Coming out of the shadows
by Vanessa Gillard
When one thinks on the dynamics of a band – who is the sexiest, the most energetic, who has the best moves, who has mystique if you will – it has been said that the bass player isn’t the first to come to mind. Whether it’s Kim Deal’s lulling lilt, Bootsy Collins’ bouncing beats or Flea’s metre mash, the bass is an integral part to any song with soul, but somehow the singers and lead guitarists seem to reflect the star sparkle a little more often.
One Calgarian has had enough and will be showcasing the talents and techniques of many of the bass’s most bodacious bad-asses. The first annual Canadian Rockies Bass Bash will be held on April 10 at The Carriage House Inn, and founder and promoter Randy Gray believes the day-long clinic will bring some much needed enlightenment to players and music fans alike.
“You will be able to see some of the best players and one of Canada’s premier bass builders,” says Gray. “You will be able to listen to them speak about their strategies and philosophies on building and playing bass. There will be interaction between the clinicians and the spectators in the form of a question period. Where else will you be able to go and ask a top-notch bass player what it’s like to play with the likes of Carlos Santana or Herbie Hancock?”
The Reflector opted to speak to some local bass players to get the skinny on what it takes to play the fat-four-string, and if indeed the magic is lacking in the all-important rhythm section.
Local bass player Marvin Kee, who’s been playing in Calgary for over 15 years with acts like Los Morenos, says that an event like the Bass Bash is a welcome addition to the local music community – as long as it’s not catering solely to musicians.
“I think it’s a great idea, especially if it caters to the kids and families of Calgary,” says Kee. “But if it’s musicians just showing off for other musicians…well, I may just go grab a burger instead.”
Kee began his musical career by playing guitar, but when a serious shortage of bass players began to stagger his friends’ bands, he decided to take it up. As a funk player, Kee says that picking up a bass was just a matter of time, because “funk without bass is like sex without the ‘umph.’”
When asked about the supposed missing mystique, Kee declares this is an absolute falsehood, and that the bass player holds together a good portion of the melody.
“A lead guitar solo without the rhythm section would just be a serious wankfest,” says the musician. “A singer without a band might as well join an a cappella group. Each member of a band plays an important role in creating the song. And each member of a band should carry his or her own ‘mystique,’ [like] the Pixies. If not, then you’re not a band, you’re just session-players backing up a solo act.”
Aysim Parkan has played bass for about 20 years, and includes playing with local favourites like Forbidden Dimension on her resume. She says the lower frequency of the bass appealed to her more than that of the higher-strung guitar. Parkan too refutes the idea that the bass player gets no love, but adds:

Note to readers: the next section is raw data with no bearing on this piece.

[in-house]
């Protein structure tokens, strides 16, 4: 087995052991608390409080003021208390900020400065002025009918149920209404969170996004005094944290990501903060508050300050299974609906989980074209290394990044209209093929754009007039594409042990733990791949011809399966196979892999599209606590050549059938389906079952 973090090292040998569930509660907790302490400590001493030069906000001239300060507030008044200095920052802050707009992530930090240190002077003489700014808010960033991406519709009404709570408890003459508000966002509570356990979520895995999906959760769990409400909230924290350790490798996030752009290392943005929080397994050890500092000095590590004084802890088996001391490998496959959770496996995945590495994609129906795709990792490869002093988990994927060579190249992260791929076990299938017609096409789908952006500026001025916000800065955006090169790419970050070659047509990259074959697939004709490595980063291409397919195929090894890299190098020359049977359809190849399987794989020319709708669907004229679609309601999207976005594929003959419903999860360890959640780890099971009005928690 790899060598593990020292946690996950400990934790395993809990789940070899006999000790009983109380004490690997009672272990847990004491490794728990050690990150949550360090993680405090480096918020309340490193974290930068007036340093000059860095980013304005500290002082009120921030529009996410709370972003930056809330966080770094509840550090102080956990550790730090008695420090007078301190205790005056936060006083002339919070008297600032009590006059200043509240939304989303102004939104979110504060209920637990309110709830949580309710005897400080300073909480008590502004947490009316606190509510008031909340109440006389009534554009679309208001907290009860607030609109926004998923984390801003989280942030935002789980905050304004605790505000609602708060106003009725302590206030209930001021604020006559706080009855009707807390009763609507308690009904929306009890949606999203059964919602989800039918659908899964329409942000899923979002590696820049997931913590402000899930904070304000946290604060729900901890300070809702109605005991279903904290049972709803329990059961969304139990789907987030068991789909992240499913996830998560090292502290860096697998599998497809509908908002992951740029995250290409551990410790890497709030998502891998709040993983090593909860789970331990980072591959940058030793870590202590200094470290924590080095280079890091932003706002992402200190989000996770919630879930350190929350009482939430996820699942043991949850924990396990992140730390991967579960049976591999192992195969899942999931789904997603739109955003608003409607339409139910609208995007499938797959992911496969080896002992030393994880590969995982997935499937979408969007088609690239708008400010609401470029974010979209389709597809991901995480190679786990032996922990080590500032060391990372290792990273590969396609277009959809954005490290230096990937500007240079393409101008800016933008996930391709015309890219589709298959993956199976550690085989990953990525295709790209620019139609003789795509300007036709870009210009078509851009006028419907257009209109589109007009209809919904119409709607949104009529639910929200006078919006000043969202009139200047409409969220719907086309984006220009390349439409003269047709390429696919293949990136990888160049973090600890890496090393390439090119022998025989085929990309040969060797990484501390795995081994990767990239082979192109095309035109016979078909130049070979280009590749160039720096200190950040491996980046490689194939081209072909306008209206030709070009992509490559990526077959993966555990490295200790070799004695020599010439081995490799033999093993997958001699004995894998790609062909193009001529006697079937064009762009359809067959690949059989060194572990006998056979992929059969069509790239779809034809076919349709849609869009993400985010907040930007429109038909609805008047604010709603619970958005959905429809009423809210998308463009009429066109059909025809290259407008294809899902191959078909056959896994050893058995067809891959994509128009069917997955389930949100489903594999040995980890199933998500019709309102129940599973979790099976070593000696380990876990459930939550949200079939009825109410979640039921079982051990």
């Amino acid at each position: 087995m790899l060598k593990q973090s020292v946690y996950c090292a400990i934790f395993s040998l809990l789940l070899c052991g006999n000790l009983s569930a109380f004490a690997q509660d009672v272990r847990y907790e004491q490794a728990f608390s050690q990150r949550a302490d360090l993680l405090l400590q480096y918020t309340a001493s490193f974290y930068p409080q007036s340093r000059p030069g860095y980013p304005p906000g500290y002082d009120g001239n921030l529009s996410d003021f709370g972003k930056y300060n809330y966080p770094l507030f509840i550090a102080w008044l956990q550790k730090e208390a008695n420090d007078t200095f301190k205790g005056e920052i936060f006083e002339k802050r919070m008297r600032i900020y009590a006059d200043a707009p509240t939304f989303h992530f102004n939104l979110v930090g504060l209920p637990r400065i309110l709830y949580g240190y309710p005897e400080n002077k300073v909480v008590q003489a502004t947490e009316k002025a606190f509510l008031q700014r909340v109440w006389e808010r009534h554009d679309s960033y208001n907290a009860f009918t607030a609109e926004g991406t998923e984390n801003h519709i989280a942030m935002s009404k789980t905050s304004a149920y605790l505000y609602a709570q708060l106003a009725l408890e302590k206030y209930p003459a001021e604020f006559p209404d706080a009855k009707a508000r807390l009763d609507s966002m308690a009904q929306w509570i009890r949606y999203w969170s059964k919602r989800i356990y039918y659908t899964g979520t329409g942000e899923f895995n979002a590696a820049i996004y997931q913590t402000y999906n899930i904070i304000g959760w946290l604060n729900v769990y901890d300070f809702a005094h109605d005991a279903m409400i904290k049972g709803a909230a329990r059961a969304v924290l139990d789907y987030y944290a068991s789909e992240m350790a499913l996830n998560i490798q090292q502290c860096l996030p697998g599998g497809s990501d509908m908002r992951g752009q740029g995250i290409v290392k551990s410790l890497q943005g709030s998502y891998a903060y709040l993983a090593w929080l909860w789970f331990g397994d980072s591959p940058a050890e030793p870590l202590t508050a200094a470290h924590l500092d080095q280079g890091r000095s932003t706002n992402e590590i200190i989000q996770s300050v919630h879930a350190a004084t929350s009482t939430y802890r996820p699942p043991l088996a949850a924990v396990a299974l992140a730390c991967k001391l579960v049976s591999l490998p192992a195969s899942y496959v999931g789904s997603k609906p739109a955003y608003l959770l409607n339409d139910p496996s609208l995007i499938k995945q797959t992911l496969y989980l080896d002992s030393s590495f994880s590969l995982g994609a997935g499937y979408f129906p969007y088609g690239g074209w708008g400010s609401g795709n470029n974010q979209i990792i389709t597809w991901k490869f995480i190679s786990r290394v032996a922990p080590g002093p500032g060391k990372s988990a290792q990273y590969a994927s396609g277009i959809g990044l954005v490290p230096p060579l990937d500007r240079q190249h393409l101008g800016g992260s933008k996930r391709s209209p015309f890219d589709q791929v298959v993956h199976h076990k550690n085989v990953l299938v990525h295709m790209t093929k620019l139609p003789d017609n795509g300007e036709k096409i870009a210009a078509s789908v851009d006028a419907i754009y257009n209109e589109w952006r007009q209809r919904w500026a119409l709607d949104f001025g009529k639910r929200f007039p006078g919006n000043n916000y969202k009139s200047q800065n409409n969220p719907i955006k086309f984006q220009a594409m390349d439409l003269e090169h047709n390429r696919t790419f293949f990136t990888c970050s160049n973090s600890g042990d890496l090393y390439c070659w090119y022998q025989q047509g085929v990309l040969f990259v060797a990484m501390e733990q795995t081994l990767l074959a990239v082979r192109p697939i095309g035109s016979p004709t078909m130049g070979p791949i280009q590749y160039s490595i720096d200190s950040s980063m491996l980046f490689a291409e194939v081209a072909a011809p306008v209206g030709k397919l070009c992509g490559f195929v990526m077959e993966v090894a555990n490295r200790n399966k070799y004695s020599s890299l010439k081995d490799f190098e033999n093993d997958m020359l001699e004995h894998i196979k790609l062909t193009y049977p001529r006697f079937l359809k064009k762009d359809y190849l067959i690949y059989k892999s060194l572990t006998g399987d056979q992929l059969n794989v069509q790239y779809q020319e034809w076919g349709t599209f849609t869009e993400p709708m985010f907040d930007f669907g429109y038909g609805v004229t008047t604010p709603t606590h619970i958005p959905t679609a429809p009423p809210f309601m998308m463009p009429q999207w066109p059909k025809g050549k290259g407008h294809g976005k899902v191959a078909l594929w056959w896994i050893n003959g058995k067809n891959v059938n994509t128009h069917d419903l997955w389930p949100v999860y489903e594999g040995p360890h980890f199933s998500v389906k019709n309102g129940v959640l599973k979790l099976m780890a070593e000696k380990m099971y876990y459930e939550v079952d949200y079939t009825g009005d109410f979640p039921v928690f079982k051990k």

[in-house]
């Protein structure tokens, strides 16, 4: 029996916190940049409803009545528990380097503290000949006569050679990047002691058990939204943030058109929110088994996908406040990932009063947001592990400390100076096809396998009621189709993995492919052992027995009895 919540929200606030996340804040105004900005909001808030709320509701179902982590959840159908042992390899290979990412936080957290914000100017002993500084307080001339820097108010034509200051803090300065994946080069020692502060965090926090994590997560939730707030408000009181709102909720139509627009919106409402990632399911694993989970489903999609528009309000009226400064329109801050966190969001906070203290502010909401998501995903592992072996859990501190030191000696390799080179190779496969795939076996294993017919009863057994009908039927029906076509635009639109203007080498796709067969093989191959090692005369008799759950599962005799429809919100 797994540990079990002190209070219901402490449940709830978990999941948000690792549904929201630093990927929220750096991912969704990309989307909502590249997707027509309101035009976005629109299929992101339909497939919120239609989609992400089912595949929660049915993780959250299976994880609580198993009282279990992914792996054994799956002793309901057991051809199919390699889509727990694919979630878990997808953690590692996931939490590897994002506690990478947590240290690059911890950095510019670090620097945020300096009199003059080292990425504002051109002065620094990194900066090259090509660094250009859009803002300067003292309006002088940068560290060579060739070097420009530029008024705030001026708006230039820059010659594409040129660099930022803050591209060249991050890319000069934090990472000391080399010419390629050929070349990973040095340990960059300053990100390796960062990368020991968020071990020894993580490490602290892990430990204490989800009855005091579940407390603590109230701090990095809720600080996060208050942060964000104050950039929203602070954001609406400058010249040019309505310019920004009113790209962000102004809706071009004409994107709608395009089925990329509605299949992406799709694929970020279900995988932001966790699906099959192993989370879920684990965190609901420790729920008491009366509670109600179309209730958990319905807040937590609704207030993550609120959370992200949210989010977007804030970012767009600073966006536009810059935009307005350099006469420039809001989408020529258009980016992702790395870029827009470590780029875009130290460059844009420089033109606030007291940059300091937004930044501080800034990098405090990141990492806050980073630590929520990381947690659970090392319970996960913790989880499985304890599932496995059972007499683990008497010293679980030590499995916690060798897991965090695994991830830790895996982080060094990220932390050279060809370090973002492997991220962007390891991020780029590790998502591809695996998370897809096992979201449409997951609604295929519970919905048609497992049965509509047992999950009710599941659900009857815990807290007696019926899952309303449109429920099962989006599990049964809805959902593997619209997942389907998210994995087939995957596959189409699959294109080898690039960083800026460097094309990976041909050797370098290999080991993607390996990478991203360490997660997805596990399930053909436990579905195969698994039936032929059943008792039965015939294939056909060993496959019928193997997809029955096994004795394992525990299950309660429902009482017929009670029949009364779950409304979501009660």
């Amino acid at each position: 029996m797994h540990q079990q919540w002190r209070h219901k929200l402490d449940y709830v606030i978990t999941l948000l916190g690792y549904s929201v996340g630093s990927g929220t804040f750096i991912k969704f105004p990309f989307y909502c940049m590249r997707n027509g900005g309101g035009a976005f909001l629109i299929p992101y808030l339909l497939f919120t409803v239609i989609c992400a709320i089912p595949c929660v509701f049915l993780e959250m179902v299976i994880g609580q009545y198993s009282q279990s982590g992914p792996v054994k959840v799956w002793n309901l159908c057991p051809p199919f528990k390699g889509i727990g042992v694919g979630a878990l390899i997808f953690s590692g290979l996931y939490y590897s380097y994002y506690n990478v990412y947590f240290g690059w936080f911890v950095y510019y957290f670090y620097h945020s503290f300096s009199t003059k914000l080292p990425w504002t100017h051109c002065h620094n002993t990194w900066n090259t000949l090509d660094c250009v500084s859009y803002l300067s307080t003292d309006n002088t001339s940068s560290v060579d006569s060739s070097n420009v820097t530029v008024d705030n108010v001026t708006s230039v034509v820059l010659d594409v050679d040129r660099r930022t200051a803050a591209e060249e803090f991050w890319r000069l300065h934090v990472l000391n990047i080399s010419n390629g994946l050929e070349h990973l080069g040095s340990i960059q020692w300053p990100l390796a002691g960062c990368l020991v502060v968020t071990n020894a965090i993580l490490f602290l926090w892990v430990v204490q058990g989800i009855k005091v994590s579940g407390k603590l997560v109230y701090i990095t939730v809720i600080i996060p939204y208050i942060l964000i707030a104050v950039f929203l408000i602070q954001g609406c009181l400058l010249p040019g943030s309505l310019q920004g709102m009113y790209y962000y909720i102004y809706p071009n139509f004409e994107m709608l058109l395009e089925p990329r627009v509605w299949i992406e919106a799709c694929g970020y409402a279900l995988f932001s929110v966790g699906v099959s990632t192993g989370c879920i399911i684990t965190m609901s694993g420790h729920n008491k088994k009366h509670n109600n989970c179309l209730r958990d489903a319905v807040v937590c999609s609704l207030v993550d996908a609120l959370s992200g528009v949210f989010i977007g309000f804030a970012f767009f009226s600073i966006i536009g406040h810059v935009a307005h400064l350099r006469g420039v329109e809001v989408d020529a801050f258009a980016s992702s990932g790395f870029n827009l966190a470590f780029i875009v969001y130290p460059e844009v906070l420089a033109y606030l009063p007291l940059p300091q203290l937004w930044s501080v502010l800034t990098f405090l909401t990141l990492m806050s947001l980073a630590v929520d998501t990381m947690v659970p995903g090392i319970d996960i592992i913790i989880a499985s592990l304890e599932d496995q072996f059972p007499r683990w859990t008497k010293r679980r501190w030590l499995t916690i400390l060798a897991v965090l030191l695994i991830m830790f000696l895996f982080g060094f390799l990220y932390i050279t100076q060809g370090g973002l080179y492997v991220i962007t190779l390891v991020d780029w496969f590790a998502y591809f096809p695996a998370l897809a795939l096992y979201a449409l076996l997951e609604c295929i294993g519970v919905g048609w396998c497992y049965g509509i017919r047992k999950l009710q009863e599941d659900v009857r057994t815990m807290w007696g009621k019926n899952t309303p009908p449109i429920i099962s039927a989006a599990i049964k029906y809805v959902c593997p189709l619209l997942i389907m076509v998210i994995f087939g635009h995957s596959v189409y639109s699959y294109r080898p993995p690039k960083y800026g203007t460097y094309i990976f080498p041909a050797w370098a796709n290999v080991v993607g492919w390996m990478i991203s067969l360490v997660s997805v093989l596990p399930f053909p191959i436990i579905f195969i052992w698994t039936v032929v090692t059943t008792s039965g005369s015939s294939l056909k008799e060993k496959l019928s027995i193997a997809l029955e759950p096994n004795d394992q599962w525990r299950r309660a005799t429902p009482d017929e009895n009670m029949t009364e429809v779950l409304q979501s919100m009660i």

“To me, in rock ‘n’ roll and heavy metal, the rhythm section has more mystique because a really solid rhythm section is the guts of the sound, subtle and powerful. I think of the early sounds of classic rock where without the rhythm section, the guitar and vocals wouldn’t shine like they do with a strong rhythm section. It can be hard to really hear the individual bass notes in a full band, because it’s so tight and solid with the drums blending in with the band.”
Steve Elaschuk, bassist for local band The Neckers, has been playing his heaviest-of-the-axes for 22 years, and began playing bass because everyone else he knew was playing guitar, and “I’m lazy, so I figured it would be easier to learn four strings than six.”
Elaschuk agrees with the sentiment of his comrades in that the bass pulls the whole sound together, but thinks people may be ignorant to the finesse the instrument brings to any sound.
“The reality is that a good rhythm section is just as important as any other part of the band or song,” says the Calgary veteran. “If the low end falls apart or isn’t tight, the whole song will seem disjointed. No one is dancing to the high notes. I imagine people don’t give the bass much credit because most people don’t really know what it does. The average music listener only notices when the bass player messes up, but even then they aren’t really sure why they noticed.”
When it comes to mystique, Elaschuk says he doesn’t really care about all that. He just wants to play and enjoy a brew.
“People don’t sing along in the car to the bass player, so I guess that’s why they notice the singer first. Everyone can sing, either good or bad, so they identify with that part of the song first. I’m fine with that: I like to sit and have a beer after I play without anyone bugging me anyway.”
The bass players agreed that the Bass Bash should be a great addition to an already blooming Calgary music scene, and as far as mystique goes, it would seem the players know best.
The Canrock Bass Bash will be an all-day event from 9 a.m. to 6 p.m. There will be an all-star jam, and clinics lead by luminaries such as Adam Nitti and Benny Rietveld, among other notable names. All these, as well as many door prizes, are included in the ticket price, which is $65. For more information, visit www.canrockbassbash.com.